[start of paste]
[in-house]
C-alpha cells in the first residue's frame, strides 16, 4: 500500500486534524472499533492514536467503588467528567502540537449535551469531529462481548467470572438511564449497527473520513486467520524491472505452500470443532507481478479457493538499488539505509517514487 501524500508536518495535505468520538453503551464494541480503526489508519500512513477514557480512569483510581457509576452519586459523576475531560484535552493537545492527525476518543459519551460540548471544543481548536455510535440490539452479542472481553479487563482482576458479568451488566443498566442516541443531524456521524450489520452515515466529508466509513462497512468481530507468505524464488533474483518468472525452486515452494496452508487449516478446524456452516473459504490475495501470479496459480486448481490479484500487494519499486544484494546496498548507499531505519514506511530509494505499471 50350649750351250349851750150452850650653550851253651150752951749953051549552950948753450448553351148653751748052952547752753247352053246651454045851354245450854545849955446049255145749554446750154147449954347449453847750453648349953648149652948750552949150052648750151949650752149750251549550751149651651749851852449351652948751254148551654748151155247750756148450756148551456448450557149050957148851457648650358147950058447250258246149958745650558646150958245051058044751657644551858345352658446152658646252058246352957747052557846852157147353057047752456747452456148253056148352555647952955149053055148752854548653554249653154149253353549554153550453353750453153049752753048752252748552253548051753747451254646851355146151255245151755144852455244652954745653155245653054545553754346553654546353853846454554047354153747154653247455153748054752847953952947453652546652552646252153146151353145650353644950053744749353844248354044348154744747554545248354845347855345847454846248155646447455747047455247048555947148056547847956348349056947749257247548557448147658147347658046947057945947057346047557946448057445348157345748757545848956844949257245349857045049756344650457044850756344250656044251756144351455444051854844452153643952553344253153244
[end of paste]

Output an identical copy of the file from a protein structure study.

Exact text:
[in-house]
C-alpha cells in the first residue's frame, strides 16, 4: 500500500486534524472499533492514536467503588467528567502540537449535551469531529462481548467470572438511564449497527473520513486467520524491472505452500470443532507481478479457493538499488539505509517514487 501524500508536518495535505468520538453503551464494541480503526489508519500512513477514557480512569483510581457509576452519586459523576475531560484535552493537545492527525476518543459519551460540548471544543481548536455510535440490539452479542472481553479487563482482576458479568451488566443498566442516541443531524456521524450489520452515515466529508466509513462497512468481530507468505524464488533474483518468472525452486515452494496452508487449516478446524456452516473459504490475495501470479496459480486448481490479484500487494519499486544484494546496498548507499531505519514506511530509494505499471 50350649750351250349851750150452850650653550851253651150752951749953051549552950948753450448553351148653751748052952547752753247352053246651454045851354245450854545849955446049255145749554446750154147449954347449453847750453648349953648149652948750552949150052648750151949650752149750251549550751149651651749851852449351652948751254148551654748151155247750756148450756148551456448450557149050957148851457648650358147950058447250258246149958745650558646150958245051058044751657644551858345352658446152658646252058246352957747052557846852157147353057047752456747452456148253056148352555647952955149053055148752854548653554249653154149253353549554153550453353750453153049752753048752252748552253548051753747451254646851355146151255245151755144852455244652954745653155245653054545553754346553654546353853846454554047354153747154653247455153748054752847953952947453652546652552646252153146151353145650353644950053744749353844248354044348154744747554545248354845347855345847454846248155646447455747047455247048555947148056547847956348349056947749257247548557448147658147347658046947057945947057346047557946448057445348157345748757545848956844949257245349857045049756344650457044850756344250656044251756144351455444051854844452153643952553344253153244